The Tax Court Of Canada tests a new procedure – The Preliminary Ruling Docket
2020 initiative driven by increased objections, case backlog
TORONTO – With the rise of the internet and the plethora of information available to anyone with a smartphone, there has been a marked increase in taxpayers who choose to self-represent when they appeal their assessments to the Tax Court of Canada. Additionally, an increased budget to audit and compliance programs at the Canada Revenue Agency ("CRA") has led to more aggressive reassessment action against businesses and individuals. These and other issues, such as the more rigid approach to the objection process being taken by CRA have led to more and more taxpayers needing to take their cases in front of a judge for satisfaction. Thousands of appeals are made to the Tax Court each year, some self-represented, others with representation by Canadian tax lawyers.
This has led to increased backlog at the Court, and hearing dates, when assigned, are often times set down for a year and a half to two years into the future. The Tax Court, which has a history of innovation in this area, has proposed some new changes to its procedures that it began testing on January 1, 2020 in order to try and alleviate some of this strain.
Practice Note 23: The Preliminary Ruling Docket
On December 12, 2019, the Tax Court of Canada published Practice Note 23 "Preliminary Ruling Docket Procedure." The Tax Court of Canada Act and the Tax Court of Canada Rules reserve control for the Court's own procedures with the Court itself, and thus many small and large changes to the manner in which Tax Court appeals are conducted are often made through the release of such notes to the public and the profession.
For example, one of the earlier methods by which the Tax Court attempted to clear up some of the backlog on its docket was through the relaxing of the rules of settlement, and by imposing strict cost consequences on both the taxpayer and the Crown if reasonable settlement offers are not accepted and one party does as well or better should an appeal go all the way to hearing. While most of these changes have now been prescribed through the Rules, the Tax Court continues to tweak the details; this is usually done on a test basis though the issuance of a Practice Note before it is formally prescribed as that process takes much longer.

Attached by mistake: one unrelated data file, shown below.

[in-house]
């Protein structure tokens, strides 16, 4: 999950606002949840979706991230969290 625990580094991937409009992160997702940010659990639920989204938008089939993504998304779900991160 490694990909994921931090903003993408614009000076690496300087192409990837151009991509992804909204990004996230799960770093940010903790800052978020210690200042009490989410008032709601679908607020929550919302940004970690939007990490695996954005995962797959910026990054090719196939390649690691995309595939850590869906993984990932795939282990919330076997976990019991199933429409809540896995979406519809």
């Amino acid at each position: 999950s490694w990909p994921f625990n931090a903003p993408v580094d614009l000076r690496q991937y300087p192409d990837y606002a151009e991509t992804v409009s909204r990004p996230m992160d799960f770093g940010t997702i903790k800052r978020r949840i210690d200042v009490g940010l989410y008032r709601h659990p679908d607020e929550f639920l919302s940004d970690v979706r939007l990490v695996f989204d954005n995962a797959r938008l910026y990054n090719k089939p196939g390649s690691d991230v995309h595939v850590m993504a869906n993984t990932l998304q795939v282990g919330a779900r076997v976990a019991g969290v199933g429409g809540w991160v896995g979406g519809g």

Practice Note 23 and the Preliminary Ruling Docket, when analyzed are clearly an extension of the principles behind the previous overhauling of the settlement rules. Practice Note 23 officially took effect on January 1, 2020 for a limited test run in the Toronto and Vancouver areas served by the Tax Court. In a nutshell, the use of the Preliminary Ruling Docket allows the parties to obtain a non-binding preliminary ruling to test if their case has the requisite evidence and legal tenability to be successful, but it also applies cost consequences similar to the settlement rules as a further incentive to force the parties to "move along" and come to a resolution.
Preliminary Ruling Docket: The Basics
The goal of the Preliminary Ruling Docket is to allow the parties to obtain a non-binding opinion of a judge of the Tax Court in advance of entering the discovery process in order to save both time and costs. The rules of evidence are relaxed, and the parties are able to present their case to a judge and receive a decision within 60 days on the merits of their position.